Not that there will be a lot of old VW vans in the book, but I did think back to the 1960 VW van I had in the mid-60s with a very simple plywood setup for driving, sleeping, and cooking. Here’s a photo of a spiffier bus, but the same vintage, with the same setup. Mine had a 40 hp air-cooled motor, and we drove it 3000 miles to NYC in winter,1965 (wrapped in sleeping bags to keep warm), and also down into Puerto Vallarta before the bridge, where we had to forge the river with a guide walking in front of the car. Plus I carried tons of lumber on the roof and building materials inside it in building a house in Big Sur in the ’60s. A simple and noble beast.

Please contact us if you have or know of any interesting homes on wheels: lloyd@shelterpub.com

Things People Say

When people say to you, “With all due respect…”, you know they’re gonna follow that up by saying something mean….

Someone recently used the phrase, in referring to a county bureaucrat, “…promoted to a level of incompetence” … (That was in answer to me saying that bureaucrats beget more bureaucracy.)

Winston Churchill: “A pessimist sees the difficulty in every opportunity; an optimist sees the opportunity in every difficulty.” … Which reminds me of a response, possibly by WC, to a journalist who criticized him for a dangling preposition: “That is an impertinence up with which I will not put.”

Dale Carnegie: “Remember, today is the tomorrow you worried about yesterday.”

Neil Dickman on his music program, Bringing It On Home on KWMR, Aug 21, 2020: “I’m always certain, but often wrong.”

(In the weekly newsletter Recommendo, Kevin Kelly recently suggested Quote Investigator, which turns out to be a valuable checkpoint for, among other things, the authors of various quotations.)

In Praise of the Smartphone

I’ve preached about turning phones off, getting untethered, the need to get away from the small screen and read a book, or meditate, to be unavailable to the world once in a while. “A still mind is fertile ground for creative thoughts,” etc. BUT — once in a while, I’m freshly astounded by the power residing in my iPhone, what it’s capable of, how exceedingly useful it is.

No one ever told me I’d be carrying around a computer, camera, compass, music, dictionary, GPS, ride-hailer, the Google world, maps, podcasts, weather — an infinity of uses — in a device smaller than a deck of cards. So yeah, it’s good to disconnect at times, but — what a miraculous tool!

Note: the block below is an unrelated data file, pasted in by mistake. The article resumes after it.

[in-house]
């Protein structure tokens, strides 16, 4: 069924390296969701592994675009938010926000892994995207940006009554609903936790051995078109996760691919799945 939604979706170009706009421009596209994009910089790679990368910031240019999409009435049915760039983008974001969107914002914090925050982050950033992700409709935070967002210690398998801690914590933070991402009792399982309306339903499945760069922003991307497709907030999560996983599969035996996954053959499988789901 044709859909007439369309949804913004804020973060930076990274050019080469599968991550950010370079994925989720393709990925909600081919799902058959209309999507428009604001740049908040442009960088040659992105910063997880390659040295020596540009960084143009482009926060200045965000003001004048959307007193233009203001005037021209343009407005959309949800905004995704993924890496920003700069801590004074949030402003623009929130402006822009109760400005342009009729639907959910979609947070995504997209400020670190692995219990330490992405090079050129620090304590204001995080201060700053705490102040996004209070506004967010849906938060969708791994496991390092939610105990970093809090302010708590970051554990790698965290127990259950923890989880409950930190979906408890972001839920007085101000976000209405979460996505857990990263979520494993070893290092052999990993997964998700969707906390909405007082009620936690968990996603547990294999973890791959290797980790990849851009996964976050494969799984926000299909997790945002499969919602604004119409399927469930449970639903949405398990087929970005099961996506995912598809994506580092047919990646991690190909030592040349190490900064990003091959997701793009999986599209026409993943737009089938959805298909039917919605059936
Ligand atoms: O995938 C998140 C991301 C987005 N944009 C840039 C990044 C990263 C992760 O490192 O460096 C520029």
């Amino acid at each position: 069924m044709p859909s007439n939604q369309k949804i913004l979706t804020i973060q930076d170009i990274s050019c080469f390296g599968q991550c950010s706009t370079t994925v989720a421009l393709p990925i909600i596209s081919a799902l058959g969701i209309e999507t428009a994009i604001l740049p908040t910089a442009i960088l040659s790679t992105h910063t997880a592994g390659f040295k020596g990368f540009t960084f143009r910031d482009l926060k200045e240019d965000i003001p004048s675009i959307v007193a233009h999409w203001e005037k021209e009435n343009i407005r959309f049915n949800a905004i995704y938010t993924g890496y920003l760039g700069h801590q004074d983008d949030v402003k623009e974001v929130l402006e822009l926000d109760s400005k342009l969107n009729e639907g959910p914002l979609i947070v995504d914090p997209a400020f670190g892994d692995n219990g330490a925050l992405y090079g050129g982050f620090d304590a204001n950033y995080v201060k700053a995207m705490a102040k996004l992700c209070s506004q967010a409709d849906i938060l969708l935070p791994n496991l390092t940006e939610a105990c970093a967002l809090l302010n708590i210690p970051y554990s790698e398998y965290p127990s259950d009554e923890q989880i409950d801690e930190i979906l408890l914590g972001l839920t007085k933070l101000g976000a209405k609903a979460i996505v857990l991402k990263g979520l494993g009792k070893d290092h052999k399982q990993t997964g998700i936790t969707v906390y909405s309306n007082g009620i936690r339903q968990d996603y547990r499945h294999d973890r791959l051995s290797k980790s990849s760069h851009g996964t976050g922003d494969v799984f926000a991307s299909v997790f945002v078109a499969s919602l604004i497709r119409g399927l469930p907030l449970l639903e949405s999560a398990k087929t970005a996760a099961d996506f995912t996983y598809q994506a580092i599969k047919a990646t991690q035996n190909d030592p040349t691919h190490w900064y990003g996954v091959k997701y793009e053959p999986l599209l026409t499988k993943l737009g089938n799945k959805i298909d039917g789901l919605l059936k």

Posture

Ears above shoulders, shoulders above hips…

In Galloway’s Book on Running, Jeff Galloway describes legendary New Zealand coach Arthur Lydiard’s technique for better posture: imagine you have a pulley attached to a harness around your chest. The other end of the pulley is attached to 3-story building a block away. As you run (walk), lift your chest up and forward.

Note: The 3rd edition of Galloway’s Book on Running will be published early next year; it will include Jeff’s revolutionary run walk run® method of training. It is, I kid you not, the best book ever written on running. It’s sold over 600,000 copies, and been translated into eight foreign languages. It’s not a book by a writer about running; it’s a book about running by a world-class* runner (who can write).

*In 1973, Jeff set the American record for the 10-mile (47:49), and at age 35, ran the Houston-Tenneco Marathon in 2:16.

Stretching

The long-awaited 40th anniversary edition of Stretching, by Bob and Jean Anderson, has just arrived in bookstores. It really looks good! There’s a new section on stretches and tips (posture-posture-posture) for smartphone users. I’m going to send out a press release to people on this mailing list in a few days.

Octogenarianism

Out of maybe 3,500 people on this mailing list, I’ll bet there are fewer than a dozen over age 80. But for all of you youngsters, who will be here some day, and since I am constantly forced to reflect on this new world of ancient age, I’ll continue posting observations.

  • Physicality: From 80-on, it’s a different ball game. Nature is starting to subtract physical functions. Things I used to lift easily are now a strain (a 94-pound sack of cement — forget it!) Distances seem longer. I’m less flexible, like less range of motion in my neck when turning around to back up a car. (Yeah, I should stretch more!)
  • Memorabilia: I’m really forgetting stuff these days. Us old people, our memory banks are overloaded. Only so much room in there. So if I forget your name or birthday, it’s all part of the aging process. (Someone told me this week that if you know you’re forgetting things, it’s not dementia.) Now where was I?